'Brown Sugar' by Jonathan Chong - In Production

'Brown Sugar' was originally filmed in 2006 as “Untitled: For those who remain” by writer Jared Keh for his final year project in Temasek Polytechnic’s school of Design. Here is the story....
Kaelyn and Daniel are one of those couples who strongly believe that love conquers all. One day, Daniel found a job that paid well enough and they soon moved out to live on their own. Daniel soon got busy with his job while Kaelyn stayed at home to take care of the house, almost in an reclusive way.
However, such a lifestyle would become the lock on her prison as Kaelyn soon finds herself widowed when Daniel is involved in a freak accident. Her home now becomes her cell as she spends her days spiraling into depression, unable to let go.
While Daniel was alive, the couple would often write poems and stories together as a way of passing time. And mere days before the accident, Daniel had shared a budding idea for a poem with Kaelyn. Kaelyn then finds that her only source of closure is not through comforting words of her parents or friends, but through finishing her late husband’s final poem.
Jonathan Chong (JC) : Let me kick start with your queries, I am the director of the film Jonathan Chong. The 2006 version was done by Jared the script writer, I will let him talk more about the 2006 version and also his own initial script.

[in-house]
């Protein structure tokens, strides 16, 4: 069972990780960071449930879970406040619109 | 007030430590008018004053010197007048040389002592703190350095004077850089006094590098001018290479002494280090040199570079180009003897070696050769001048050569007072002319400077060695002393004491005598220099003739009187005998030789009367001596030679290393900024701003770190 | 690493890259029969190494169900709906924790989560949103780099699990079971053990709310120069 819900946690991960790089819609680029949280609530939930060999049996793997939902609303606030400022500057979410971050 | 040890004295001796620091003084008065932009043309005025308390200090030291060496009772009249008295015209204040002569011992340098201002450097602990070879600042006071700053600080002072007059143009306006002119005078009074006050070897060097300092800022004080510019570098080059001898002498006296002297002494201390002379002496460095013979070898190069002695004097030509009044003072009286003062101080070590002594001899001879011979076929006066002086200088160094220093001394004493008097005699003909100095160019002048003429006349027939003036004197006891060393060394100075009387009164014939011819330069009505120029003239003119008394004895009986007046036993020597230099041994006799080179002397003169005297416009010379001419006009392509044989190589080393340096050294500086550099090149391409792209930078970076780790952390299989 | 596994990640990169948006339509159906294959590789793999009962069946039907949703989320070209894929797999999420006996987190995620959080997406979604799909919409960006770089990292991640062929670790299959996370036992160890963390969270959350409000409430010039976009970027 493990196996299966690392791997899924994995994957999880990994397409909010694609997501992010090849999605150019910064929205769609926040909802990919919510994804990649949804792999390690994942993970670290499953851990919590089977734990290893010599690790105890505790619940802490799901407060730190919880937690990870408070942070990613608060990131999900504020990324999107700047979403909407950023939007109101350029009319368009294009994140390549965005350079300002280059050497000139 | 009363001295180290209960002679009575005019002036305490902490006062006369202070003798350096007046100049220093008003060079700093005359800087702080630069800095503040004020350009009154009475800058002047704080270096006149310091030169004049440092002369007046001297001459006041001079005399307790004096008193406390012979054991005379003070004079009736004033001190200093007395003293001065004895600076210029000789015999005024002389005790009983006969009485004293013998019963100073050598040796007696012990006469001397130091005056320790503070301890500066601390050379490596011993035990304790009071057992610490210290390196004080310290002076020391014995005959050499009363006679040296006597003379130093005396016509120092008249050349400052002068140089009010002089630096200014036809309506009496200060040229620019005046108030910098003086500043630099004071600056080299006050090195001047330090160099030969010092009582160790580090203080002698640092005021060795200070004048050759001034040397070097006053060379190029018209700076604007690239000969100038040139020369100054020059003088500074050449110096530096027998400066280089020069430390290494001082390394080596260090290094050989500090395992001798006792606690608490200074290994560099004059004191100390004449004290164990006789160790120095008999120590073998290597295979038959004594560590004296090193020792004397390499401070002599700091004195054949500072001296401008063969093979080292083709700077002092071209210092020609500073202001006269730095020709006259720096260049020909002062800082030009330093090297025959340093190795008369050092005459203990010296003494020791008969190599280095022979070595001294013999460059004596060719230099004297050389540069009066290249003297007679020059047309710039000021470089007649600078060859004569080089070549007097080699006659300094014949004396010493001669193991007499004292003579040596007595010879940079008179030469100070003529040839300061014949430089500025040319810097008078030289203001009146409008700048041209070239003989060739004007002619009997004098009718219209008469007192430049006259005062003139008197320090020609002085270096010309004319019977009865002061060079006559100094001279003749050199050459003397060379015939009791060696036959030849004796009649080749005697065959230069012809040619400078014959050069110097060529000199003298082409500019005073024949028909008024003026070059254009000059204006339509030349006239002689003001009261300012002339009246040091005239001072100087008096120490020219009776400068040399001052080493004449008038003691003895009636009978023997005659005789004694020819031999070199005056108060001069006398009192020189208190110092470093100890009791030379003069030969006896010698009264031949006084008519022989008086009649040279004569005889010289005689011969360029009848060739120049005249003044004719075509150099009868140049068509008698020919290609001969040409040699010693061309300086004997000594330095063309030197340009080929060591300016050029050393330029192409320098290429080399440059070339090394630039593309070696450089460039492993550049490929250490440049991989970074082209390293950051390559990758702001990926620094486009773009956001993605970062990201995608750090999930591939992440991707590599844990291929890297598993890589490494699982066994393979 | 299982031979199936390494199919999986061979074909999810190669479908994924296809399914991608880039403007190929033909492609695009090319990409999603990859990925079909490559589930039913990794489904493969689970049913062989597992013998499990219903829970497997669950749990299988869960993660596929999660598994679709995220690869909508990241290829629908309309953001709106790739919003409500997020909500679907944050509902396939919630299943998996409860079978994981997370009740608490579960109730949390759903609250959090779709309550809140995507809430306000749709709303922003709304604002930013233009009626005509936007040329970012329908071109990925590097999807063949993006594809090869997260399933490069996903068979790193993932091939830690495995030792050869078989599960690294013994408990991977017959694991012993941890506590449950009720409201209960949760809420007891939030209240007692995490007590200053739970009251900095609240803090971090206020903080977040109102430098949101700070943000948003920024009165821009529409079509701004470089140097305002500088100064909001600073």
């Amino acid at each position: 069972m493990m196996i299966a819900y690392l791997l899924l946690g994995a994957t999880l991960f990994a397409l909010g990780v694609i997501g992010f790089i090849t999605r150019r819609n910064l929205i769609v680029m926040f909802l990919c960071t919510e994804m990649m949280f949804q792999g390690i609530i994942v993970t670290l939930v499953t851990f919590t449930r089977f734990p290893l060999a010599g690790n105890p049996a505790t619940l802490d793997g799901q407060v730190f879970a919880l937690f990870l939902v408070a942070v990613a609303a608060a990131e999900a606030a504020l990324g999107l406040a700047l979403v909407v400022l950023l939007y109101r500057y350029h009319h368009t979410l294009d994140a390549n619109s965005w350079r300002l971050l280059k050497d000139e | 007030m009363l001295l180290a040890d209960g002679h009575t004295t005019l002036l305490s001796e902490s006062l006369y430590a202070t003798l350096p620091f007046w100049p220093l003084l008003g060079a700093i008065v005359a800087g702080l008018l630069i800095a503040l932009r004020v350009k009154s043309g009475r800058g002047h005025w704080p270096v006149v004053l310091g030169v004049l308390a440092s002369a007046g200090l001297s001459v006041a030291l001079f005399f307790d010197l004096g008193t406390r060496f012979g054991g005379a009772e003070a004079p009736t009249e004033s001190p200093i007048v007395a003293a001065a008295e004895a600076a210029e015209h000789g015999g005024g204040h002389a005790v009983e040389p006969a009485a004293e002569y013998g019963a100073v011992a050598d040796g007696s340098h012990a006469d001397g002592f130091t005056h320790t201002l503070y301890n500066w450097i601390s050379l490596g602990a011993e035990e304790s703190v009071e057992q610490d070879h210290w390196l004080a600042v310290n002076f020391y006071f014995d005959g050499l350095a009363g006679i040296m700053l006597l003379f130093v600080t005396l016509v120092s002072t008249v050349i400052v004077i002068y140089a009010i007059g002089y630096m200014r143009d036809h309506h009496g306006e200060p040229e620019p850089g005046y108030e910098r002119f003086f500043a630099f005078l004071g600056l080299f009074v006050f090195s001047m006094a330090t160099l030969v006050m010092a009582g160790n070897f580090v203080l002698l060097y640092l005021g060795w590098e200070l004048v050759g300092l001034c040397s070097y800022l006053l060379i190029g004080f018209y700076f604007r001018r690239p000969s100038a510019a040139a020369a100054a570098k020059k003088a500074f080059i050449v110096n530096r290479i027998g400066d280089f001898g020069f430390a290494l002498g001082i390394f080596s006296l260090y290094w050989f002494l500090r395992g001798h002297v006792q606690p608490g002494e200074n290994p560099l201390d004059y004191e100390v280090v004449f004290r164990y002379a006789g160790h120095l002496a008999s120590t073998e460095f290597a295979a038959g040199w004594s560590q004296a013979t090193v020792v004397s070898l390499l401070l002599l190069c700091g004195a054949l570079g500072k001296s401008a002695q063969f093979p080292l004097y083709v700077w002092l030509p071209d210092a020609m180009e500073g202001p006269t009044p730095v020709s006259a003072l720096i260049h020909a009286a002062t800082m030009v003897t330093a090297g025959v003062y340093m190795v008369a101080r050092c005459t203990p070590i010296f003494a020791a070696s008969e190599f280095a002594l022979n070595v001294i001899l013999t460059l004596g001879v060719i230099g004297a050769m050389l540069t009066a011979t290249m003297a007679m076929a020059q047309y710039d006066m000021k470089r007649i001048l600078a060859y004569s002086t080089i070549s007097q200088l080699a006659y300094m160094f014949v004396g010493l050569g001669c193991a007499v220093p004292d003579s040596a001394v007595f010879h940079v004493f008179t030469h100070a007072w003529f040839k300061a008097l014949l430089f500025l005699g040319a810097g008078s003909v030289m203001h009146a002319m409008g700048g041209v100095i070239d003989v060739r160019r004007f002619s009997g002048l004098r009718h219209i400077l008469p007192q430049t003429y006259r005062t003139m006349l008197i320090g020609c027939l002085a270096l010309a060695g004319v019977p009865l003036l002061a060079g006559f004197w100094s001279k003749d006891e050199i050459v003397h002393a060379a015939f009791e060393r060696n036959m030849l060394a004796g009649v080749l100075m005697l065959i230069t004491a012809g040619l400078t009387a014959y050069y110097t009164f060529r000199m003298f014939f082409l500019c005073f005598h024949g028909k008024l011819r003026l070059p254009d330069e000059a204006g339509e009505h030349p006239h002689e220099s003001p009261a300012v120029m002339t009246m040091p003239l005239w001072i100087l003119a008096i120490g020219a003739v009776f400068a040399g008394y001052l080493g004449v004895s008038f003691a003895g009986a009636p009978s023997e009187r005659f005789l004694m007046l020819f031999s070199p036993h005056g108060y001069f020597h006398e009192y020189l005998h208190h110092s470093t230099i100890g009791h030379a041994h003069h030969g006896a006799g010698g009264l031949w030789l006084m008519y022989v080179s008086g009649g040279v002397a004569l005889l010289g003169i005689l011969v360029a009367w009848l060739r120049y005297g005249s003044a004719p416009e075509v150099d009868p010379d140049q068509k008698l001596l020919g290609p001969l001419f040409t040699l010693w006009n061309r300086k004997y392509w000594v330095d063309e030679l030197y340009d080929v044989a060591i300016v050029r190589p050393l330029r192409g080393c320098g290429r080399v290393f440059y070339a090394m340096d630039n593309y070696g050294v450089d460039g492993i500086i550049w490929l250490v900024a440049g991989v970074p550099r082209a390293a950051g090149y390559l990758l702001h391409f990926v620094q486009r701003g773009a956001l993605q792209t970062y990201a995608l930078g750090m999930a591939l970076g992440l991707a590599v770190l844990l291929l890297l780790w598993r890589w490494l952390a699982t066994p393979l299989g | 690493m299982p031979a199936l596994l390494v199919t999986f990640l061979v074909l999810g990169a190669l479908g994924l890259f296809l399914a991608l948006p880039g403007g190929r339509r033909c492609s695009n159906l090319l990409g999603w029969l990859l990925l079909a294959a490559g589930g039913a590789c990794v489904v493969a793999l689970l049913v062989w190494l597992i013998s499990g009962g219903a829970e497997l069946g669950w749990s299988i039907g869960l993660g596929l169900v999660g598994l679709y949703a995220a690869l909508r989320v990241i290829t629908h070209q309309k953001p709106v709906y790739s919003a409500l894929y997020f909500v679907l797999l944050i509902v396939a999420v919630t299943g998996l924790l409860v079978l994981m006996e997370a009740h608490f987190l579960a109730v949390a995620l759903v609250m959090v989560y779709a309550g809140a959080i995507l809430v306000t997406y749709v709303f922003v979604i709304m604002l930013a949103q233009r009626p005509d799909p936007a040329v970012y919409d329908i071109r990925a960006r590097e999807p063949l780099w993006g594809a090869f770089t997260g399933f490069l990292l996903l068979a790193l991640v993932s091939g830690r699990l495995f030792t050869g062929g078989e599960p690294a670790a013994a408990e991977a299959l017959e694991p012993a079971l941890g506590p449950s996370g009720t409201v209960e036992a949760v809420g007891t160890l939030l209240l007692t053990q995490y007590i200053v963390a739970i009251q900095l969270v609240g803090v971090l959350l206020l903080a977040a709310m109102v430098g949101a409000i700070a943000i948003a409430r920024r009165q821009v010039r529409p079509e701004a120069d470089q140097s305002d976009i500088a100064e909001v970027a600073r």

Jeremy Sing (JS) : I understand this film was first made in 2006. So, how different is it from the 2006 film?
JC: The main difference of the current one and Jared's (2006 version) is the language and the "Background" of the story. In my version, we got the entire English script translated into Mandarin and I chose a rendition in Mandarin because I feel that for Asian base talents to deliver the poetic lines in English it will be "unnatural" for them and it will sound very theatrical in most cases because they will be so conscious of pronouncing the words right that they lose the essence of the words. Also, I envisioned this film in a raw and textured setting based on the 90s and Mandarin will definitely bring the film closer to this "oriental" feel.
JS: Is the story based in Singapore?
JC: It is not defined to base in Singapore but i made some suggestions to the initial script by Jared and I tuned the script a little according to what i vision the feel to be. Most importantly I wanted this film to have its own identity and not just a short film made in Singapore.
JS: I noticed a lot of Chinese in your synopsis and write ups. This makes me curious of your backgrounds. Care to share? (It is rare to find people who are compleetly fluent in Chinese in the scene, the only other person I can think of is Eva Tang)
JC: It is right that you hardly find people making short films in Mandarin but i find it exceptionally engaging and delivers the emotions more accurately for us.
JS: Any notable things happened during the production?
JC: During the production, the main obstacle and challenge to me personally was time because we were working with a budget constrain and Geraldine asked if i could cut down the days I needed at our first location. Hence, the most challenging part for me was to squeeze my 3 days' schedule into 2.
JS: Any feature film ideas in mind currently?
JC: As for feature film ideas, I can only say that it`s still on hold and it`d definitely be a dream come true if it does happen in future!
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